Entering the shop, one will catch the sight of clutches made out of jamdani sari, bags made out of chicane fabric, and sandals adorned by batik prints. If you bought yourself an extravagant dress but cannot find the perfect shoe or bag that goes with it, don't worry. Ena La Mode is there to provide you with just the shoe or bag that will match your outfit, but this service is available on an order basis. They believe in providing their customers with a customised experience.
Anica Osman feels that the overall concept of branding is very much absent in this industry, and she wants to differentiate Ena La Mode on this ground. They are already exporting a large quantity of their products to U.S.A and will soon start its operations in Malaysia and Dubai. “I want Ena La Mode to be the face of Bangladesh in foreign lands,” adds Anica. She also wants to expand within the country by opening outlets in Chittagong and Sylhet.
They are currently holding four major lines: designer, festive, premium and popular, and will soon launch their Pohela Boishakh collection under the festive line. Ena La Mode is situated in House # 4, Road # 12, Sector-6, Uttara. They are planning to open a new outlet in Gulshan soon.
By Afrida Mahbub
The power of culture
With the International Mother Language day added to our acclaimed list of cultural celebrations, Bangladesh has entered a new height of international recognition for its culture. Other nations are now interested in building mutually beneficial relations with us and have given us numerous cultural centres for this purpose. These cultural centres are the disseminators of the kind of knowledge which would allow the next generation of this country to spread their wings far and wide in this fast integrating, globalised world.
Today, you have the choice of learning a foreign language beyond English, straight from the horse's mouth. Cultural centres such as Alliance Française, Russian Cultural Centre and German Cultural Centre allow you to learn the languages of their respective countries in the manner that is used in daily life and not as it is used in books. These cultural centers can provide teachers whose native tongue is the one being taught, an invaluable component in perfecting a beginner's accent and pronunciation.
Though language is the primary product of these cultural centres, their activities and objectives spread over a diverse array of offerings. Dance, singing and music are the common divisions of extracurriculars you can seek but each centre adds its unique flavour to the activities it provides. For example, dance is taught in styles true to the cultures of the centres, with the German centre teaching Salsa and Samba, the Russian centre teaching ballroom dancing and Indian centre teaching Kathak.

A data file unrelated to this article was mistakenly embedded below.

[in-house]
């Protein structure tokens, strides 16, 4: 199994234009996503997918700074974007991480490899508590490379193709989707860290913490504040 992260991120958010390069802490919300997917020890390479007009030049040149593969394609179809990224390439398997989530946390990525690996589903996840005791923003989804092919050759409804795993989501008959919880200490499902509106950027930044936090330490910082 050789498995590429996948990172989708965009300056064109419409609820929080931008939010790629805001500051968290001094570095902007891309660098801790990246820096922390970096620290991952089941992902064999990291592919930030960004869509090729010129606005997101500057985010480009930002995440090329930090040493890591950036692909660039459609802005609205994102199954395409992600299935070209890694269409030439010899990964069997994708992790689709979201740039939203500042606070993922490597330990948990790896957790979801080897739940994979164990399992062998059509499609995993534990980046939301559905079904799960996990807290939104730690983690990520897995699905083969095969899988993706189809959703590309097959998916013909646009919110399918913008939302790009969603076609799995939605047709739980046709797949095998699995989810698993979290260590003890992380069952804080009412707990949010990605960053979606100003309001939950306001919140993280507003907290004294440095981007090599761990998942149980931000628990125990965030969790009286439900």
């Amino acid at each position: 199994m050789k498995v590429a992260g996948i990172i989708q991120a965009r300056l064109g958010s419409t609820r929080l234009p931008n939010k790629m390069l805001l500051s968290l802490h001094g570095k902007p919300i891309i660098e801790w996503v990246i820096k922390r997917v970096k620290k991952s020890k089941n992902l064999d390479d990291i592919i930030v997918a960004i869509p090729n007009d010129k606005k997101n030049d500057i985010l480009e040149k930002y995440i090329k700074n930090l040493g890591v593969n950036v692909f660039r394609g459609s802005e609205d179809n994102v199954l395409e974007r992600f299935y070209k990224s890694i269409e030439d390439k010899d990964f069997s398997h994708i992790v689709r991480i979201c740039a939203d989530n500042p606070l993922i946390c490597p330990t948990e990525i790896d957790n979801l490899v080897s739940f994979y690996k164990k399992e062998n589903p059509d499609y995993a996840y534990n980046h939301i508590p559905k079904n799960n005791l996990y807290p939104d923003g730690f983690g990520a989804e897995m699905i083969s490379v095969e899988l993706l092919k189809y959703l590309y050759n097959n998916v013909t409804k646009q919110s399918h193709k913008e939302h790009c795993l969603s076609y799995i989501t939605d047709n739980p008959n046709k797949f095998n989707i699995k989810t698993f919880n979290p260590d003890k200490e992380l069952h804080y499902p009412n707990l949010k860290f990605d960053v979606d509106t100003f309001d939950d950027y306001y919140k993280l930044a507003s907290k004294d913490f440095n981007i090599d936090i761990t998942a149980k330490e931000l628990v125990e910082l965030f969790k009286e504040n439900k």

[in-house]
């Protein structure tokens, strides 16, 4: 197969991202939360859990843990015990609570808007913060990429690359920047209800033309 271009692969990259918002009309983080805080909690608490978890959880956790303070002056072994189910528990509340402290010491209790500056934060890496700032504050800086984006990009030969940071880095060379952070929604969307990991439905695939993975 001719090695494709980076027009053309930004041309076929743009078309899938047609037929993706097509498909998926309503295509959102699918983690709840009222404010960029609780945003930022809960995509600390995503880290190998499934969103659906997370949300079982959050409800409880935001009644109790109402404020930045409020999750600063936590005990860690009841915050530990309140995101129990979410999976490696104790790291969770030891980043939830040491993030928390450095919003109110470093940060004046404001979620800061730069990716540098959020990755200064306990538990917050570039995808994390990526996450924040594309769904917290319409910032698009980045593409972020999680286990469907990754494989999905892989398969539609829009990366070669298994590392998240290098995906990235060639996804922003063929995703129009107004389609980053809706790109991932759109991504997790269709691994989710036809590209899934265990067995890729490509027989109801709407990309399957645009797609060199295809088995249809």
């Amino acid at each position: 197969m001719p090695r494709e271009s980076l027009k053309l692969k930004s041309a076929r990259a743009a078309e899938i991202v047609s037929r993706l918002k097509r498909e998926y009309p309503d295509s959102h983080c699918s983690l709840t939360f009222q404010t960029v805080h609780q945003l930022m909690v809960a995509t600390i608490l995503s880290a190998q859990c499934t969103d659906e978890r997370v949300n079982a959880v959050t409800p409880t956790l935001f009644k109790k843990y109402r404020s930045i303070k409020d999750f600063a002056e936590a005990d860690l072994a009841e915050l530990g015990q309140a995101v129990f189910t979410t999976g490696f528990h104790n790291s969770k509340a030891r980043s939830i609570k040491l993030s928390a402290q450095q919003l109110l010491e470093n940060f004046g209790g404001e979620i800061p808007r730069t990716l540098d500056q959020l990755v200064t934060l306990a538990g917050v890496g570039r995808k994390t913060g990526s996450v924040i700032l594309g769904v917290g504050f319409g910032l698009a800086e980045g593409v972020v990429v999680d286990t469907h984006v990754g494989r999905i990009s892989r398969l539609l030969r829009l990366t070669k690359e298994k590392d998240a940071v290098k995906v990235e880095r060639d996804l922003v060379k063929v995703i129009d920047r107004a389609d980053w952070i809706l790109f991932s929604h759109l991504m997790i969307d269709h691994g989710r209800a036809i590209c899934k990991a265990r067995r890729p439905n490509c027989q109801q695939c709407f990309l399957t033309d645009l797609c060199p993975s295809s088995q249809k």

The German Cultural Centre goes a step further than the others do. Apart from providing courses they conduct programmes designed to build collaborations with local schools. Under this programme termed PASCH, they hold seminars to improve the understanding of the culture for the children, train interested teachers in their language and arrange shows for the children to participate in. “Our goal is to provide an in-depth understanding of German cultural values and integrity” says Tanvir Alim, programme officer for the centre.
Apart from these international institutions, we have some of our own local initiatives to thank and cheer for, for keeping the famous Bengali culture alive and flaring. BAFA and Chayyanaut deserve a shout out for their contribution in liberating attitudes towards music and dance. The stigma attached to dance and dancers in Muslim society was greatly reduced and dance made acceptable through their persistence and promotion. The Government is also doing its fair share of promoting our culture for the future generations through Shishu Academy, Nazrul Institute etc. These Government projects are the last barrier against extinction for many parts of our culture.
The power of culture is evident in history. Culture in the past has been the cause of division and destruction. Countries have defined their boundaries depending on what one wears and how one speaks. The new era, however, seems to be using the same differences to make allies rather than foes. Maybe the differences in cultures are what are finally going to bring the world together in the end.
By Raisaa Tashnova
Cultural centres around town
Bangladesh Shishu Academy
Bulbul Lalitkala Academy (BAFA)
Alliance Francaise de Dhaka
Indira Gandhi Indian Cultural Center
German Cultural Center
Russian Cultural Center